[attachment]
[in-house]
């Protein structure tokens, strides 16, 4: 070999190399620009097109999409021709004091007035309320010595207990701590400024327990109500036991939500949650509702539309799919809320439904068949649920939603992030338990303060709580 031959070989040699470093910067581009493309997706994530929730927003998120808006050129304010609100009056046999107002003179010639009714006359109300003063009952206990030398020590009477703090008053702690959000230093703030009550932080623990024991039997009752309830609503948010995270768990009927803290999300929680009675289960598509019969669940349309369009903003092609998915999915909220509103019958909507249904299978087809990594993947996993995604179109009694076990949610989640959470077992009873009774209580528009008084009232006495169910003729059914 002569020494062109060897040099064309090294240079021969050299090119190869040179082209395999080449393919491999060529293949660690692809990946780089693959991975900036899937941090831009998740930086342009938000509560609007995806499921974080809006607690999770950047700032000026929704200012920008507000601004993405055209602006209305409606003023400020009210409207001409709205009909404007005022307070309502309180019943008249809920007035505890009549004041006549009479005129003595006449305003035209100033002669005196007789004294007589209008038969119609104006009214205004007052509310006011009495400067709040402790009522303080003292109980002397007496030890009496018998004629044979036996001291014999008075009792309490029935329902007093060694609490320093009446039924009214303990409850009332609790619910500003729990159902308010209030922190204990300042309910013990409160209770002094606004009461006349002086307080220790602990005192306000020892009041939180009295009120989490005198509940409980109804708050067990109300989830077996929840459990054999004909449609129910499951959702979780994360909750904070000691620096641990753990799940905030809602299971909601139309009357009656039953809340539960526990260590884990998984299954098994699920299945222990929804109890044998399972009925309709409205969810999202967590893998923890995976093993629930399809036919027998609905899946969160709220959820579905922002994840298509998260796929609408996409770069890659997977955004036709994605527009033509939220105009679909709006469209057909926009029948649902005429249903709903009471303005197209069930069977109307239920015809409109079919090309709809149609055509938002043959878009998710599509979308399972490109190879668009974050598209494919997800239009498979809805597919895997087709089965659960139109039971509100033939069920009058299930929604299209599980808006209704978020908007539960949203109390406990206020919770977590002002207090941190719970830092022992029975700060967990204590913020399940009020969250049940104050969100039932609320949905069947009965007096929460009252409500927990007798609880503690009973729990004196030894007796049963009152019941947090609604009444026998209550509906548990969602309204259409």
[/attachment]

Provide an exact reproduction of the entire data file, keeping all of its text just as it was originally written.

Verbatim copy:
[in-house]
């Protein structure tokens, strides 16, 4: 070999190399620009097109999409021709004091007035309320010595207990701590400024327990109500036991939500949650509702539309799919809320439904068949649920939603992030338990303060709580 031959070989040699470093910067581009493309997706994530929730927003998120808006050129304010609100009056046999107002003179010639009714006359109300003063009952206990030398020590009477703090008053702690959000230093703030009550932080623990024991039997009752309830609503948010995270768990009927803290999300929680009675289960598509019969669940349309369009903003092609998915999915909220509103019958909507249904299978087809990594993947996993995604179109009694076990949610989640959470077992009873009774209580528009008084009232006495169910003729059914 002569020494062109060897040099064309090294240079021969050299090119190869040179082209395999080449393919491999060529293949660690692809990946780089693959991975900036899937941090831009998740930086342009938000509560609007995806499921974080809006607690999770950047700032000026929704200012920008507000601004993405055209602006209305409606003023400020009210409207001409709205009909404007005022307070309502309180019943008249809920007035505890009549004041006549009479005129003595006449305003035209100033002669005196007789004294007589209008038969119609104006009214205004007052509310006011009495400067709040402790009522303080003292109980002397007496030890009496018998004629044979036996001291014999008075009792309490029935329902007093060694609490320093009446039924009214303990409850009332609790619910500003729990159902308010209030922190204990300042309910013990409160209770002094606004009461006349002086307080220790602990005192306000020892009041939180009295009120989490005198509940409980109804708050067990109300989830077996929840459990054999004909449609129910499951959702979780994360909750904070000691620096641990753990799940905030809602299971909601139309009357009656039953809340539960526990260590884990998984299954098994699920299945222990929804109890044998399972009925309709409205969810999202967590893998923890995976093993629930399809036919027998609905899946969160709220959820579905922002994840298509998260796929609408996409770069890659997977955004036709994605527009033509939220105009679909709006469209057909926009029948649902005429249903709903009471303005197209069930069977109307239920015809409109079919090309709809149609055509938002043959878009998710599509979308399972490109190879668009974050598209494919997800239009498979809805597919895997087709089965659960139109039971509100033939069920009058299930929604299209599980808006209704978020908007539960949203109390406990206020919770977590002002207090941190719970830092022992029975700060967990204590913020399940009020969250049940104050969100039932609320949905069947009965007096929460009252409500927990007798609880503690009973729990004196030894007796049963009152019941947090609604009444026998209550509906548990969602309204259409």